14 January 2014 – Late last year Amanda Steele, head of sustainability for CBRE, opened up major discussion with her article on women in the industry. Here is more on the topic from Romilly Madew, chief executive of the Green Building Council of Australia.
Is sustainability “women’s business”? Research from the Australian Centre for Corporate Social Responsibility in 2009, which found that 60 per cent of sustainability specialists are women, suggests this may be the case.
Are women good at sustainability because of a natural default position to nurture, to conserve resources, to simplify complex ideas and to multi-task? Have they moved into sustainability from other female-centric professions such as human resources or marketing? Or is it something else?
Certainly, sustainability and corporate social responsibility are fairly new and emerging fields. This undoubtedly provides women with opportunities to gain career footholds that are less likely in traditional business streams where male hierarchies are well established.
But perhaps women do possess some innate qualities that make them a natural fit for roles in sustainability. All those centuries of re-heeling socks, managing ration books and living by the philosophy of ‘make do and mend’ may have hardwired women to think ‘sustainable’ long before the term was fashionable.
Interestingly, the Organisation for Economic Development has found that women tend to have more sustainable consumption patterns, and as a result leave a smaller ecological footprint.
In its Gender and Sustainable Development report (2008), the OECD argues that “men’s lifestyles and consumer patterns, whether they are rich or poor, tend to be more resource-intensive and less sustainable than women’s.”
Women’s consumption certainly reflects the fact that they generally earn less money and have less money at their disposal, but women also make more ethical consumer choices.
They are more likely to recycle, buy organic food and eco-labelled products, consider issues such as child labour and fair trade, and place a higher value on energy-efficient transport. In fact, even in households with cars, women are more likely to use public transport than men.
Doing more with less is certainly the hallmark of sustainability, and even Forbes Magazine has pointed out that women are better at ‘thinking like immigrants’ – in seeing the opportunities in common but menial tasks, in simple transactions and everyday conversations.
Despite women’s success in this field, the United Nations Research Institute for Social Development warns that there is a real possibility that women may be shut out of many areas of the new green economy.
The UN predicted that 50 million green jobs will be created globally over the next 20 years, as we look to reduce our impact on the environment. But many of these jobs will be in sectors in which women have long been marginalised, or in professions that attract few women.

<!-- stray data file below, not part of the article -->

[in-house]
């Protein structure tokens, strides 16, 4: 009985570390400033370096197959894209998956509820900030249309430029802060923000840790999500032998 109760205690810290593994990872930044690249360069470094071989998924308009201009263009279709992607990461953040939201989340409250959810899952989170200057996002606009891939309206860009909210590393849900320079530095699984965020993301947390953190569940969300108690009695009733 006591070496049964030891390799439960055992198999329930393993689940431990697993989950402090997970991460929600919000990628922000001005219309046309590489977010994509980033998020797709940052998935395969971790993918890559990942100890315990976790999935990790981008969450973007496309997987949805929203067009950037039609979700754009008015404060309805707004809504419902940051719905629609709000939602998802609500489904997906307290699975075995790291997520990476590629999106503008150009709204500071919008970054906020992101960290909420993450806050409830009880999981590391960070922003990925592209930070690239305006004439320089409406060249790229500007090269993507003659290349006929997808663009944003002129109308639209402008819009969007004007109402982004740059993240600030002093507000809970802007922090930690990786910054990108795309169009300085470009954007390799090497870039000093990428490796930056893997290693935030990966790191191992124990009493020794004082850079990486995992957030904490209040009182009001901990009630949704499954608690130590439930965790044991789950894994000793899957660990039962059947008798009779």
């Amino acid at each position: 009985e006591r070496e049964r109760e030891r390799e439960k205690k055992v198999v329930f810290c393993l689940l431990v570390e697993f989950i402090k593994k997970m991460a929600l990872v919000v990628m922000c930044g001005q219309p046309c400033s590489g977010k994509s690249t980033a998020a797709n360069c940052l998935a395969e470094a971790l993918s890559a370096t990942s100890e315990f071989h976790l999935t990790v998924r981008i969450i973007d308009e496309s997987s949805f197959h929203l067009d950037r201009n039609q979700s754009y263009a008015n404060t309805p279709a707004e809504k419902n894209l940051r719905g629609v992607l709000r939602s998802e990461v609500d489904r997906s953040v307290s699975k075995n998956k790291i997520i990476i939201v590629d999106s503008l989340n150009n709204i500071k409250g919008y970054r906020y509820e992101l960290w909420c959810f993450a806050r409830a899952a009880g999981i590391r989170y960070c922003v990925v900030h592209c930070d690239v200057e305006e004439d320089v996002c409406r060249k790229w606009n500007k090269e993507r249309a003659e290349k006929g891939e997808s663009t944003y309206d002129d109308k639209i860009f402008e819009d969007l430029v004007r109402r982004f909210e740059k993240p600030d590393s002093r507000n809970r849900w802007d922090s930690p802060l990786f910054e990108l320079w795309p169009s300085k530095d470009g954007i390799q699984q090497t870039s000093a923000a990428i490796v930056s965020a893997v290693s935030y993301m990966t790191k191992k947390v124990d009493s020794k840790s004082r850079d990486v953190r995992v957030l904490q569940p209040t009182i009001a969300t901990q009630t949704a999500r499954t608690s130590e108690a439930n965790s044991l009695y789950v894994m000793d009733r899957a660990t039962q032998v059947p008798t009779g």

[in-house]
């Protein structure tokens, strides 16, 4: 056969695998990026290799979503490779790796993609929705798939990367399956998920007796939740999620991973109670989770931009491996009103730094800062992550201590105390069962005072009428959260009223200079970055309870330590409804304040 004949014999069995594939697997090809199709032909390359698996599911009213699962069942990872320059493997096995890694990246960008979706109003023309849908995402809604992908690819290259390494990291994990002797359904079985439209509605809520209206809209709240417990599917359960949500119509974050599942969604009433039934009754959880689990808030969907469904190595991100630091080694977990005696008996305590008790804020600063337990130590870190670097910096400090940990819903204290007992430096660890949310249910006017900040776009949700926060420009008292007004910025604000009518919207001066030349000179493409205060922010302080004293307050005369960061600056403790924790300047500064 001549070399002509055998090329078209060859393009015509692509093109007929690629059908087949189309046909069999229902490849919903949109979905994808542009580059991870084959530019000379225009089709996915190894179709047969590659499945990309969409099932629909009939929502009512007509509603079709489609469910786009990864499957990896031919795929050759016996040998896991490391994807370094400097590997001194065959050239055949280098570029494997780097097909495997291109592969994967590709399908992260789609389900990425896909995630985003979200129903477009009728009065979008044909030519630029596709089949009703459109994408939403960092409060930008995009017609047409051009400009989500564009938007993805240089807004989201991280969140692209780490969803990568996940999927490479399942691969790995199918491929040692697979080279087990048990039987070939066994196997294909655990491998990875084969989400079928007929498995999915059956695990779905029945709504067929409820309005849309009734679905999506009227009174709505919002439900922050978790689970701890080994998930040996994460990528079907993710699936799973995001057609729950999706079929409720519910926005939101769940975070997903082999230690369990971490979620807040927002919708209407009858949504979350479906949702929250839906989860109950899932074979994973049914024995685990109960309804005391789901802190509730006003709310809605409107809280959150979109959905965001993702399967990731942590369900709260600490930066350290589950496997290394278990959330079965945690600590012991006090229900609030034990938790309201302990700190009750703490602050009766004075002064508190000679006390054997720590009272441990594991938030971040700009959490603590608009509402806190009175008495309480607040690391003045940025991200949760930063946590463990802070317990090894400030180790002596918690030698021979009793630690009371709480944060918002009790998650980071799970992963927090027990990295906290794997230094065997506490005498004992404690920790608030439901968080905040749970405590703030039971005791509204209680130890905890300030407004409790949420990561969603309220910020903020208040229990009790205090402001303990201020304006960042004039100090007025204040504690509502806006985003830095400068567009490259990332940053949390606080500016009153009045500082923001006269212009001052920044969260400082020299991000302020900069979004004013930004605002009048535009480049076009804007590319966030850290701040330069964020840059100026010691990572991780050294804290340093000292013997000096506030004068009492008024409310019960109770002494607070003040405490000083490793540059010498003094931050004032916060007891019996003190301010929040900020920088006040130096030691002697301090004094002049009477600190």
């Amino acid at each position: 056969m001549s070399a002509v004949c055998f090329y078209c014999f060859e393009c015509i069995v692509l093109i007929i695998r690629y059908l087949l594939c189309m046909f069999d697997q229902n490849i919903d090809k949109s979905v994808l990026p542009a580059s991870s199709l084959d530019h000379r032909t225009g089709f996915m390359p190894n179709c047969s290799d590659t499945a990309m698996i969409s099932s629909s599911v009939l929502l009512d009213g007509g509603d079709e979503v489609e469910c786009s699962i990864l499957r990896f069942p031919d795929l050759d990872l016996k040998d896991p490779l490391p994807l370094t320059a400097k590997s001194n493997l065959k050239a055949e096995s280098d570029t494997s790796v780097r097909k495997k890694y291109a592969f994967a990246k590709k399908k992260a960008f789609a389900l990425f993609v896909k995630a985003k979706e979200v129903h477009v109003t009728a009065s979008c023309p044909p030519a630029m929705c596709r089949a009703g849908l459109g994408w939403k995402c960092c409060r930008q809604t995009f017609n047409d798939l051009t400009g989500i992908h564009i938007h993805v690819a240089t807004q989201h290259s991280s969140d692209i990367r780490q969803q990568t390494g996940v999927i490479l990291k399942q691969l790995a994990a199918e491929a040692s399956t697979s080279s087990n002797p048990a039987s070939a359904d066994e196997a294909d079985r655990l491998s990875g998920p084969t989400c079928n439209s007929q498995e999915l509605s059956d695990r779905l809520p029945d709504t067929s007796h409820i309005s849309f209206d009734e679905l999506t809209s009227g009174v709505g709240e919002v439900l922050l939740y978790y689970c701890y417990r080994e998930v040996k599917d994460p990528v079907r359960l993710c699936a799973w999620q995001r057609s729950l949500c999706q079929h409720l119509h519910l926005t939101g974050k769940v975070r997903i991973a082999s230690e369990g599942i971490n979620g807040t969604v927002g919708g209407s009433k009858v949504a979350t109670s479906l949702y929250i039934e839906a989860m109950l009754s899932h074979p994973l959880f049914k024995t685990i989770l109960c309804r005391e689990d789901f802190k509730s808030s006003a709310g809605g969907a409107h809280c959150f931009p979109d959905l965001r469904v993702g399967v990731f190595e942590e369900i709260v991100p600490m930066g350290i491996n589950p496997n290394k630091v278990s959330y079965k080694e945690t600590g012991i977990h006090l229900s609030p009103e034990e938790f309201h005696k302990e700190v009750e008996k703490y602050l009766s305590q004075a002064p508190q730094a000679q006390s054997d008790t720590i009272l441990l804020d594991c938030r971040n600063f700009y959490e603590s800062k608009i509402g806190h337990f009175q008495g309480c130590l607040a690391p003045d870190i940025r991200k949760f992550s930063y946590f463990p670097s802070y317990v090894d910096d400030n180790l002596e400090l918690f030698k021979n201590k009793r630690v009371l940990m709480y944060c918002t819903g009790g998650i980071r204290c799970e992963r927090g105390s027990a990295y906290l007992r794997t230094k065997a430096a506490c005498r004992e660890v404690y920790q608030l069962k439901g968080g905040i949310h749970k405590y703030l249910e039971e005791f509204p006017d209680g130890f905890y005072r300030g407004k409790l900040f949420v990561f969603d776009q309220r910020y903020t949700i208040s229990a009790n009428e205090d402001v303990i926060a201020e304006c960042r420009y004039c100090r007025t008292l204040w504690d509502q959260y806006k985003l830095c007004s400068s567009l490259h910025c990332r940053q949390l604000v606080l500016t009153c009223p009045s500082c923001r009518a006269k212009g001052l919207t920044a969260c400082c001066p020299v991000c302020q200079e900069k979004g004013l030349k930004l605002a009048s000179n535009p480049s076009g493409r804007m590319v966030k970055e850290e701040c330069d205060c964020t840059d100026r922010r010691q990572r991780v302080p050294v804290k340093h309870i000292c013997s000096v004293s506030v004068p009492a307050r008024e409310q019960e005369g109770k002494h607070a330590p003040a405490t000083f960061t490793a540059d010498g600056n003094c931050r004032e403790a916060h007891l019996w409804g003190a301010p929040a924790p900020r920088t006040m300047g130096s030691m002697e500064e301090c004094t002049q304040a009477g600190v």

In the energy sector, for instance, women make up less than six per cent of technical staff and below one per cent of senior managers. Globally, the construction sector’s female workforce is just nine per cent.
Economist Candice Stevens has argued that “if women were in more productive and decision-making roles, we could be moving faster and more assuredly towards sustainability in the economic, social and environmental sense. Sustainable development is a political concept because it is about good governance, which will be hard to achieve until we get closer to gender parity.”
Despite the challenges ahead, I remain an optimist. To my mind, CBRE’s head of sustainability Amanda Steele hit the nail on the head in her article The Fifth Estate last year, when she pointed out that sustainability specialists are carrying out “globally important work that challenges pre-existing structures and takes on persistent problems and operating systems for the greater benefit.”
Whether it’s as suffragettes or sustainability specialists, women have become adept at challenging the status quo, accepting that lasting change requires a long-term view, and finding new, better ways for people to live.
Romilly Madew will join Carolyn Viney, Grocon’s deputy chief executive officer, Siobhan Toohill, Westpac’s head of sustainability, Megan Motto, Consult Australia’s chief executive and Sam Mostyn, non-executive director of Citibank Australia, Transurban and Virgin Australia, to explore whether sustainability is women’s business at a special “Leading Green Women” event in Sydney on Tuesday 11 February. Details